While interventional radiologists receive extensive training in radiation safety, radiation technologists and other health care workers who encounter radiation on a limited basis receive much less training.

Current scientific literature indicates that health care professionals exposed to recurrent, low doses of ionizing radiation can experience chronic, long-term adverse health effects. 1

To ensure that everyone understands the proper protocols when working with radiation – which a person cannot see, hear, taste or smell – it’s important to require all who work around radiation to participate in a radiation safety course. Health care staff want to know they are not compromising their own health when treating others. Safety courses can also serve as refreshers for radiologists and other healthcare professionals, because as technology and equipment advances, so does the exposure risk and what may have been permissible a few years ago may not be safe today. 2

During a radiation safety course, instructors will cover the basics of occupational safety, including:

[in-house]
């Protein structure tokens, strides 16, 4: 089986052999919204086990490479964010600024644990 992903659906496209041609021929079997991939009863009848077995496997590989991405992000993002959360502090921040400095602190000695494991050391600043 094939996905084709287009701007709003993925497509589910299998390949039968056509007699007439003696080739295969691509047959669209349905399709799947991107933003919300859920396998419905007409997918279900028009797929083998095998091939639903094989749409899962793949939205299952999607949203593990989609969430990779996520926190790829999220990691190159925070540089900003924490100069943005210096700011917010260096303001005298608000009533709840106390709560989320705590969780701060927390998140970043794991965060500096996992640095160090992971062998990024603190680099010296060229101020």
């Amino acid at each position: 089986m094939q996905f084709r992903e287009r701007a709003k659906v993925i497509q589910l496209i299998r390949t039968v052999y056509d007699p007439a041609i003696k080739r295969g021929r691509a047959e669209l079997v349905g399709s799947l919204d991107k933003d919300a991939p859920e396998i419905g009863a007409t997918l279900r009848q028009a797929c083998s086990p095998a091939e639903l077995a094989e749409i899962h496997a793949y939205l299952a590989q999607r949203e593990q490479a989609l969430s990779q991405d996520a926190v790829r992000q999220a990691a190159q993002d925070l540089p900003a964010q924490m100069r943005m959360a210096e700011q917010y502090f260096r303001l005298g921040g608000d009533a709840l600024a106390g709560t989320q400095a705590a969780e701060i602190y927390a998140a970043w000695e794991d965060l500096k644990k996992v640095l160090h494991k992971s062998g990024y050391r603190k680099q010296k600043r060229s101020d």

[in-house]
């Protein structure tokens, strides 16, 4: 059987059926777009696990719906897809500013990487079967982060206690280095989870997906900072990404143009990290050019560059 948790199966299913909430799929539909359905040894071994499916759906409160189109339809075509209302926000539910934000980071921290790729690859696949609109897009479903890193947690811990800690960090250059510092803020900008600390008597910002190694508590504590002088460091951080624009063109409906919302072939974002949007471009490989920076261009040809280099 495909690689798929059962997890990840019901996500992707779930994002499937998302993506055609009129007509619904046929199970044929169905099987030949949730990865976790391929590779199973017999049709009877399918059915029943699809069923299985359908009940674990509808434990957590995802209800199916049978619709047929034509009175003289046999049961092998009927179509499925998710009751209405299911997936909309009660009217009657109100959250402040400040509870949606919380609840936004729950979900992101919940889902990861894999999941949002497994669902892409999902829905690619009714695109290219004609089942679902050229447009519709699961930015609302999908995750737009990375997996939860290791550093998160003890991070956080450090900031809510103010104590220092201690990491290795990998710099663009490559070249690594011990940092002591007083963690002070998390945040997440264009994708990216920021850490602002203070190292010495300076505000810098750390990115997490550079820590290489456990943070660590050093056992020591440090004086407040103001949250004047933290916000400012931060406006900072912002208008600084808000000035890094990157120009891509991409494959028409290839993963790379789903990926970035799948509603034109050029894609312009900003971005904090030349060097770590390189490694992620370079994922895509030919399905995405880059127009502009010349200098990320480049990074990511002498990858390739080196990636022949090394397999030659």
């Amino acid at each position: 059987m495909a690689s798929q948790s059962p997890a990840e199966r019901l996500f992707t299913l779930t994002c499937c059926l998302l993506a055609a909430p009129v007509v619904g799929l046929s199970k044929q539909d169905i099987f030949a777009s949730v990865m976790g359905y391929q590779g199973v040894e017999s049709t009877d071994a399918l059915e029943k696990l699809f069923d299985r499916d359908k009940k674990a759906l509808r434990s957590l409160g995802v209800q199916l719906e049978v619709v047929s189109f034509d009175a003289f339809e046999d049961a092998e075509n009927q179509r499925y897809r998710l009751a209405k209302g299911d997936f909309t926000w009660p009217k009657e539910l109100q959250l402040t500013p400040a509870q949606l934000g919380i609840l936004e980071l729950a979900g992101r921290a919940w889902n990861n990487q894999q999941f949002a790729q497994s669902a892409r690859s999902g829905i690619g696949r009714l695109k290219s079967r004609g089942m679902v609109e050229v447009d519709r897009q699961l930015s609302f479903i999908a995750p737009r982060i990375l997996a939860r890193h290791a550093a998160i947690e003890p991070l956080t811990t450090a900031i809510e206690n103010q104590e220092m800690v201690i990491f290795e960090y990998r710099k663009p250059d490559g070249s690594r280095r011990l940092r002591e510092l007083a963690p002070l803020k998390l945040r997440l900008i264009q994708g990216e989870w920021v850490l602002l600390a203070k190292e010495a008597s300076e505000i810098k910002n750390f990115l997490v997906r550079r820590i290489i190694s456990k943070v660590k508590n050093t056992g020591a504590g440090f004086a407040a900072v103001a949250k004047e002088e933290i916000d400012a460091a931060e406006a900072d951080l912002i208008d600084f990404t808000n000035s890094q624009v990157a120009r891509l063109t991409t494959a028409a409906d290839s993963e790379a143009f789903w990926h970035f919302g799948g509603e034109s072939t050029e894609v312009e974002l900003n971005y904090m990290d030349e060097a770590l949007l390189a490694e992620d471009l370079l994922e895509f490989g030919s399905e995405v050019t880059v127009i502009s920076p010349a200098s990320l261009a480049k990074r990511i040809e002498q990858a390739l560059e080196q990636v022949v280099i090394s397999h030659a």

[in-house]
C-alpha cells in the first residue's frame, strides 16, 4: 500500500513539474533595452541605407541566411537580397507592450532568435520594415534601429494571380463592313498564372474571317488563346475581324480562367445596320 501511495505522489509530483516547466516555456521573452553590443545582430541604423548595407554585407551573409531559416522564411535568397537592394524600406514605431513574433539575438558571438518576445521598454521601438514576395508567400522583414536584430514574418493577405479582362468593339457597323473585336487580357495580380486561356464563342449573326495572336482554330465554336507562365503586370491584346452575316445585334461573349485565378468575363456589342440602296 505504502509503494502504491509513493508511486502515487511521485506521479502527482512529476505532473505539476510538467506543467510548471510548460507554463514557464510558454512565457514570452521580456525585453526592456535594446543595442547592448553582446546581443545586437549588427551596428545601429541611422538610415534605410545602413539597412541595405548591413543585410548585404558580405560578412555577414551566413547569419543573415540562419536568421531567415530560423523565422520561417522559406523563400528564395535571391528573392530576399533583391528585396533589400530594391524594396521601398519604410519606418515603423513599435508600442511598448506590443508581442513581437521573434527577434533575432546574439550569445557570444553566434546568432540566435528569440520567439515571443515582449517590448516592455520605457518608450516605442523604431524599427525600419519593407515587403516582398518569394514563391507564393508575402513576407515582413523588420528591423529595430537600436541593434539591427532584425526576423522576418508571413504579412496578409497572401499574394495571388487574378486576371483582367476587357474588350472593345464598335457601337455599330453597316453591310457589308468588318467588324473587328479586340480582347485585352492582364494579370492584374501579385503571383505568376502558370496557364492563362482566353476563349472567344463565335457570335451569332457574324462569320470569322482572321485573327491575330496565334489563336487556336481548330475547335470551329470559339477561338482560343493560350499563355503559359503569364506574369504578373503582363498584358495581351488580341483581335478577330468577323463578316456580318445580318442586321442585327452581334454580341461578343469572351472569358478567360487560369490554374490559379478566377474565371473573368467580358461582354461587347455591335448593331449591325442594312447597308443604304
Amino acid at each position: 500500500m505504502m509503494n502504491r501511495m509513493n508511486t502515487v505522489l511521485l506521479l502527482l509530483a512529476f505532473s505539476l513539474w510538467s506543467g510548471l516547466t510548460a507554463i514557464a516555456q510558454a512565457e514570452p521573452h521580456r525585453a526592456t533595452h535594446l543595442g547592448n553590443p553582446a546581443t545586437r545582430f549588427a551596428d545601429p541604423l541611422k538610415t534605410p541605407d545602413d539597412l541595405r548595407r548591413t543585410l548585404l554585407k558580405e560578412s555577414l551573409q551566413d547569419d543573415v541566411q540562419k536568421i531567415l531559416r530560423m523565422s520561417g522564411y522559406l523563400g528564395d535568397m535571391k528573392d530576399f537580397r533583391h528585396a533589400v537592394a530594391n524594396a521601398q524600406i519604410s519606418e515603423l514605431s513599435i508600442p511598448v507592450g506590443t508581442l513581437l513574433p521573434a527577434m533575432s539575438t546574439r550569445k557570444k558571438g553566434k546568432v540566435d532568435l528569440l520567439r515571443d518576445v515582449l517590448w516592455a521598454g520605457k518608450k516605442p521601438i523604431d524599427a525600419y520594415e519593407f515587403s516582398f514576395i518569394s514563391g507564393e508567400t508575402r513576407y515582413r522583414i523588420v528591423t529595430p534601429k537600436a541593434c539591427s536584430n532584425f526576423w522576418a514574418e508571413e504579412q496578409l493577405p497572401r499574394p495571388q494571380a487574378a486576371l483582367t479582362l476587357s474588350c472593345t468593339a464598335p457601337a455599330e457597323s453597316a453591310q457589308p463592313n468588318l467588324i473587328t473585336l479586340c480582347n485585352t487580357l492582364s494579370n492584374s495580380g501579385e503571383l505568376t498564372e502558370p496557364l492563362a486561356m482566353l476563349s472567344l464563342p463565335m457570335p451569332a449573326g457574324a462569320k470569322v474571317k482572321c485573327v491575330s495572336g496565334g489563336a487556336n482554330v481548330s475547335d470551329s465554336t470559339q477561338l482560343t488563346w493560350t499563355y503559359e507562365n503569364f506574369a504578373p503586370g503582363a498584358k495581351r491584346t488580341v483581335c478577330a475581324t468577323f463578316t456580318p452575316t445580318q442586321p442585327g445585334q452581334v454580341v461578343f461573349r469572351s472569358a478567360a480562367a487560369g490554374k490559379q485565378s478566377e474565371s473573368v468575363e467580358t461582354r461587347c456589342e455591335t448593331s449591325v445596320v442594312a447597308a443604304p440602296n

Dosimetry– Every employee who works around radiation should wear a dosimetry badge to track daily and cumulative radiation dose. It’s easy to become complacent about wearing dosimetry badges, and an employee might even be less inclined to wear one if there are high readings. Facilities that use the Instadose+TMdosimetry badge can spot higher than normal exposure readings right away, since this dosimeter badge is digital and offers on-demand reports for all users. 

Shielding– Shielding requirements include aprons with thyroid shields, lead glasses, and protective drapes. Employees should remember that the mere presence of shielding is not enough to protect them — they need to use it properly.

Proper usage of equipment– Each piece of imaging equipment has unique radiation safety features. Employees should not only know how to use the machines but understand the safety features and ensure that they are functioning as intended.


Train employees properly, to ensure their safety, the safety of patients and adherence to federal and state regulations.


[1] Radiation Protection Programs Home Page; Health Effects, http://www.epa.gov/rpdweb00/understand/health_effects.html(Accessed on November 10, 2014).

[2] The number of PCI procedures has increased over fifty percent since 2000. 
P. Best, et al, 2011.

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